Dean: Large gender gap in line with national trend

Admissions data for this year reveal small gains in the number of applications and selectivity but a stagnant gender gap, the dean of admissions said.

The number of students who applied for admission at TCU inched up about 3 percent from last year for a total of 12,016 applications in 2008, according to admissions data. The acceptance rate, or the percentage of students offered admission, rose from about 46 percent to about 47 percent in the same period.

Ray Brown, dean of admissions, said he expects the female-to-male percentage ratio for the incoming freshman class to remain fixed at about 58-42, reflecting a trend in colleges and universities nationwide.

“Every year I have hopes that we’ll be able to crack through, but it simply hasn’t happened yet,” he said.

The national female-to-male ratio in colleges and universities, including graduate students, is about 57-43, according to 2005 U.S. Census Bureau statistics.

“Nobody I’ve ever heard talk on the subject can offer a satisfactory explanation – it’s just happening,” Brown said.

One reason may be that an increasing number of men seem to be attracted to blue-collar employment, such as construction or the Internet-based industry, which do not require a college degree, Brown said. Men are abdicating their roles as leaders while women are stepping up the competition not only at school but also in the workplace, he said.

Brown said one of the social ramifications of the college gender gap is that women will graduate into a world with fewer similarly educated men. Recruitment efforts to attract more male students have not reduced the gender gap, he said.

Elizabeth Perkins, director of admission marketing and communication, said the admissions office is actively pursuing higher male enrollment through upcoming marketing campaigns. She said admissions marketing aims to attract more men by making technology a theme in the university’s recruitment material because that is an angle that appeals to that demographic.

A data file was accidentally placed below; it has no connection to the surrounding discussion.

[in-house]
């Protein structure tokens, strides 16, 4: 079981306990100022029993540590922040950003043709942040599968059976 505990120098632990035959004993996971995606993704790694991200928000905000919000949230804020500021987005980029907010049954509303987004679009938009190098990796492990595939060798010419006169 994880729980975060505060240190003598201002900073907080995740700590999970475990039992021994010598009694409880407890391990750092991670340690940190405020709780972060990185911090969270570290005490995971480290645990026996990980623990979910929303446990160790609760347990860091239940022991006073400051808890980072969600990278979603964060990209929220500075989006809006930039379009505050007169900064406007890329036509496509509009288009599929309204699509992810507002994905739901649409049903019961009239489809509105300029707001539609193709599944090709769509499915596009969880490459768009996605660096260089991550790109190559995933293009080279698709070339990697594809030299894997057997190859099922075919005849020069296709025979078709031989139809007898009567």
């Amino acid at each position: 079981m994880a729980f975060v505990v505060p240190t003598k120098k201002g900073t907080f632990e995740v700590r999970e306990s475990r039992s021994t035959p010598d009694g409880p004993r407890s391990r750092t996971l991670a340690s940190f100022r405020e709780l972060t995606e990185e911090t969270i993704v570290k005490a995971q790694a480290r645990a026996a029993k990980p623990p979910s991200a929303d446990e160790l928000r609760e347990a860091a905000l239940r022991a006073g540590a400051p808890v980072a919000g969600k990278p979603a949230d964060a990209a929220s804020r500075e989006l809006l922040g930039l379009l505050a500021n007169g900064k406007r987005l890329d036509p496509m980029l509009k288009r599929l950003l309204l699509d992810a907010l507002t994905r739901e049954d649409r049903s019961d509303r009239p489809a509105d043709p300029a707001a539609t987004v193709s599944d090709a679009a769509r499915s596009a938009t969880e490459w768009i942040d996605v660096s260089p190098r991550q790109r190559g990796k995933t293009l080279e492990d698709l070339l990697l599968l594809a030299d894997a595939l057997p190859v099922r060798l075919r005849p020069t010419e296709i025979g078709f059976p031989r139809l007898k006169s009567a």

Perkins said research indicates that college-bound men prefer publications with pictures of male college students in activities they can identify with because it helps them see themselves at that university. She said more pictures of male students will be included in recruitment publications in light of these findings. The admissions office also collects information about students from their application and sends admitted students personalized brochures tailored after their interests, she said.

Even though the gender gap remains constant, minority applications expanded once again, totaling 4,156 in a 7 percent increase from last year, according to admissions data. Out of the minority groups, blacks had the largest increase in applications, up about 10 percent from last year.

Brown said the boost in minority applications is related to outreach programs geared toward those groups, such as Black Senior Weekend, a pilot recruitment program this semester.

International applications rose about 5 percent from last year, from 328 to 343, according to admissions data.

Brown said the university also seeks to increase out-of-state enrollment. He said the admissions office has deployed three regional representatives in California, Illinois and Houston, where interest in TCU is high and alumni presence is significant.

Victoria Herrera, regional director of admission for Houston, said she is able to give personal attention to an area with an increasing interest in the university. She said alumni play an important role in recruitment.

“They’re very good advocates for us,” she said.

Brown said 786 students had committed to the university as of April 8, which he said was what the admissions office expects by that date.

For Your Info

Total applications
2007 – 11,683
2008 – 12,016
Students accepted
2007 – 5,387
2008 – 5,672
Percent accepted
2007 – 46.1 percent
2008 – 47.2 percent
Students who paid deposits as of April 8
2007 – 791
2008 – 786
Source: Admissions Report